WE got it wrong.
Fife Council’s transport boss admitted to councillors this week that mistakes were made at the new Adam Smith junction in Kirkcaldy.
But Bob McLellan said the ‘tide has now turned’ and assured local members that the new road layout is now working properly.
Mr McLellan made the comments at yesterday’s meeting of the Kirkcaldy Area Committee in the Town House when transportation and environmental services delivered a report on the matter.
The project has been the subject of huge criticism since the roundabout outside the theatre was replaced by traffic lights shortly before Christmas.
Since the lights became operational, Fife Council has come under sustained attack after drivers faced lengthy delays, traffic jams and neighbouring streets were transformed into rat runs for motorists trying to avoid the junction.
But after a private consultant was drafted in to monitor the traffic flow and the timings were adjusted, the Council is now confident the right balance has been struck for drivers and pedestrians.
Mr McLellan told members: “We had planned to get the lights put in before Christmas but there were delays in the job. We needed electricity to power the lights and we were let down by our electricity supplier.
‘‘As a result we didn’t have the system working before Christmas which wasn’t ideal. We did have a lot of negative comments from the public, quite rightly, and we do listen to them.
“We are not in the business of designing things to upset people - it is done to make improvements.
‘’ We were surprised to find 1500 pedestrians using the junction.
‘’Before we did this work, they just had to take a chance when crossing the road, now they can cross more safely.”
He said initially there were concerns from Stagecoach about their buses being able to make the tighter turnings, but he said the company is now satisfied with the modifications made.
He added: “The criticism we had initially was justified but we had to give it time to bed in and work and it is now working properly.”
Councillor George Kay said the apology was welcomed but said the elected members also had to make an apology.
He said: “We should apologise as councillors for the problems as well as the officers.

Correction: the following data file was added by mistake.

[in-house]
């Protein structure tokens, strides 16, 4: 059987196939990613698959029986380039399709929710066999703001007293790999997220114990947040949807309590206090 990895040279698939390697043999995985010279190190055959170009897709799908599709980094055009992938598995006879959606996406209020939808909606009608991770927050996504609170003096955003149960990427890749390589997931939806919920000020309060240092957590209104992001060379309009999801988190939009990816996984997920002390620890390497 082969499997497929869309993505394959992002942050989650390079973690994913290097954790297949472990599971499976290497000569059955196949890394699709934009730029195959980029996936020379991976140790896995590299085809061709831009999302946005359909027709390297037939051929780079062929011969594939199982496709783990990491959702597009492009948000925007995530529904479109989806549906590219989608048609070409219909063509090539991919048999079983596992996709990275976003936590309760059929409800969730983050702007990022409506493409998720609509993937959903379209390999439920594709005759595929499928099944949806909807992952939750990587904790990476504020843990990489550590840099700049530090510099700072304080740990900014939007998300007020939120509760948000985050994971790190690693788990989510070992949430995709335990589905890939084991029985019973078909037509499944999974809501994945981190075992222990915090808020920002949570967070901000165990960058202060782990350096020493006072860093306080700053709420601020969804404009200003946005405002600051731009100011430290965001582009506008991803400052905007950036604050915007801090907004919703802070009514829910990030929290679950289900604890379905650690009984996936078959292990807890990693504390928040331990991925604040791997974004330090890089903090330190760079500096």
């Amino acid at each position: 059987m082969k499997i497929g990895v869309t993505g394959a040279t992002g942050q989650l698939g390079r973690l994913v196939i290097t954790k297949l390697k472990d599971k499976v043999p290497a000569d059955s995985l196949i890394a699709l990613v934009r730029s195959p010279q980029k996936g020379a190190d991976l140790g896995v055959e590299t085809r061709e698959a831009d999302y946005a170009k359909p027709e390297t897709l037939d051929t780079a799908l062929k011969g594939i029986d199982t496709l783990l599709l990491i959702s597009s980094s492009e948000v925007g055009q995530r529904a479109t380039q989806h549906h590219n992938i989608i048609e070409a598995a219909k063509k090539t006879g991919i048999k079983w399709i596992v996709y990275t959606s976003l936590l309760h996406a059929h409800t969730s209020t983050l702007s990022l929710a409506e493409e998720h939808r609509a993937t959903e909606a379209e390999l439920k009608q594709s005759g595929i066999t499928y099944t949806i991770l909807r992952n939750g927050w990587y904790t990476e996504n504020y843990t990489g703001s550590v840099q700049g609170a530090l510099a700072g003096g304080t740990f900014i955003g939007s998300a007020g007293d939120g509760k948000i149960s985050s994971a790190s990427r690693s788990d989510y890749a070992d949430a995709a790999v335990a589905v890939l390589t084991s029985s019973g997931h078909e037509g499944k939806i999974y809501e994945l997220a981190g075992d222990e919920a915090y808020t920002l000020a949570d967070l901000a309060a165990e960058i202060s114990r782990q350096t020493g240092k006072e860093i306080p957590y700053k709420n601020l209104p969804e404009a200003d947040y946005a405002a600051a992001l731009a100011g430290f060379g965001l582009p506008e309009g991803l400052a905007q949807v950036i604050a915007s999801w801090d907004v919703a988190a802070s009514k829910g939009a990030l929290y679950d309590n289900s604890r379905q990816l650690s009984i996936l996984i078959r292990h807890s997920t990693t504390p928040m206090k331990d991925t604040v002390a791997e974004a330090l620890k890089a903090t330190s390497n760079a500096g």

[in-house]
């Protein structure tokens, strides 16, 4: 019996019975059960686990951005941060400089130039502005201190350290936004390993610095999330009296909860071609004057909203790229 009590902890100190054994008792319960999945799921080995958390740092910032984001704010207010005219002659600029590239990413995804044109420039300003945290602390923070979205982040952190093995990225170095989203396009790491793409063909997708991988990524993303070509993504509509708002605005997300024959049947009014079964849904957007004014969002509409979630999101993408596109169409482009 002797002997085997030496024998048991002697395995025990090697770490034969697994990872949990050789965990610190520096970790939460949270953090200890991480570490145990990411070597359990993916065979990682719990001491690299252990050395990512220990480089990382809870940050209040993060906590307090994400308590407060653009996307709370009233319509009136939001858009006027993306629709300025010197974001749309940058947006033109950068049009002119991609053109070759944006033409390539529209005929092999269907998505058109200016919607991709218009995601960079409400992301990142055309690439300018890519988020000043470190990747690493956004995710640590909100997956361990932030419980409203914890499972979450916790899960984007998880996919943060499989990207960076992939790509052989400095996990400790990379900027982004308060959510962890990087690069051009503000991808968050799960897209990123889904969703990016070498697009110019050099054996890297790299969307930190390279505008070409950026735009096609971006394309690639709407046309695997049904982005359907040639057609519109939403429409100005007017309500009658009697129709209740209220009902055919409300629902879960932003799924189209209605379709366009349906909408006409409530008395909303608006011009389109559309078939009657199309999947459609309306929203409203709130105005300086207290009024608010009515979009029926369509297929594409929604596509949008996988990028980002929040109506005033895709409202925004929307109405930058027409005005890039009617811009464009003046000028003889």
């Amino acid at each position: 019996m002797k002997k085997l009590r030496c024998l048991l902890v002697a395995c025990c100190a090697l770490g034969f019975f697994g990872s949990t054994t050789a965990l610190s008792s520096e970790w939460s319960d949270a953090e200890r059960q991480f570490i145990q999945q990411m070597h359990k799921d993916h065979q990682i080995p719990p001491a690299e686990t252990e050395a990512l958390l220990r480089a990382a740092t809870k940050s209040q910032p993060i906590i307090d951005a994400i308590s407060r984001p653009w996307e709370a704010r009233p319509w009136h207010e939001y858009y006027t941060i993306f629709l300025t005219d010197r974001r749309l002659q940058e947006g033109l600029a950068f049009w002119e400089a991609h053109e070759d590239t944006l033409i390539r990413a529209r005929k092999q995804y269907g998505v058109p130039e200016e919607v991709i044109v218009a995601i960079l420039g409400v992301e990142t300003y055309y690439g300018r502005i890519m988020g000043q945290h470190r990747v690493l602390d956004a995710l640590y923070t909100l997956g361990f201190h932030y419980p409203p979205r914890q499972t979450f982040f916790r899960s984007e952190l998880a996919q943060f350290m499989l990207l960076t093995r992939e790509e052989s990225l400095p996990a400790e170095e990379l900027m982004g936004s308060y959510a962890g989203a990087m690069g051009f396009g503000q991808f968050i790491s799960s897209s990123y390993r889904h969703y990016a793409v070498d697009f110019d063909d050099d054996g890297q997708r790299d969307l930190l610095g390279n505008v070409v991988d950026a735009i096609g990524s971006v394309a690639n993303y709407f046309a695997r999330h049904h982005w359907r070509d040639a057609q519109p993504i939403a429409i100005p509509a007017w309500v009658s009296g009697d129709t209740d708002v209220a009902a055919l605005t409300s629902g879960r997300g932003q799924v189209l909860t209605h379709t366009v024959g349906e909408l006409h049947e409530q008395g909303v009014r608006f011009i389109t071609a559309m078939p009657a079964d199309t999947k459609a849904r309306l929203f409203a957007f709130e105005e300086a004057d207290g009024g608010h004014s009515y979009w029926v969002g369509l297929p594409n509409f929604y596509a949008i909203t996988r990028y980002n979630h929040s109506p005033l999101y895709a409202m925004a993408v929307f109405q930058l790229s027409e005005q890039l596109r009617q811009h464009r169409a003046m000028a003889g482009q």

‘‘We have to be aware of projects that do take years to come to fruition to make sure we are au fait with what’s going on. We have to look at the lessons that need to be learned here.”
Councillor Neil Crooks said: “I am glad to hear an apology and I appreciate it takes time for things to settle down and for improvements to be made. The biggest criticism I have is the planning of it. If the junction was wider a lot of these problems would disappear. This upset a lot of people and I realise that wasn’t the intention.
‘‘But I do think the junction should be widened and the stop lines should be moved back to increase the turning circle for drivers coming on to it.”
Councillors David Torrance and Susan Leslie said they had received letters of support for the new traffic lights from pedestrians who were now finding it easier to cross the road.
But councillor David Ross told members he still had concerns: “Things are bedding in but people are just putting up with it.
‘‘Drivers are using the side roads to avoid the junction and it is discouraging people from coming into the town.
‘‘We need to look again at where the road has been narrowed too much.”
Councillor Alice Soper said it was important to make sure proper planning is done to ensure utility companies carry out work on time and to make sure signage is in place to warn people of changes to road layouts.
Councillor Crooks asked if the kerbstones could be painted white so they are more visible.
Tim Masters, Council lead officer with asset management and projects, said they were looking at various options so that any outstanding issues could be resolved.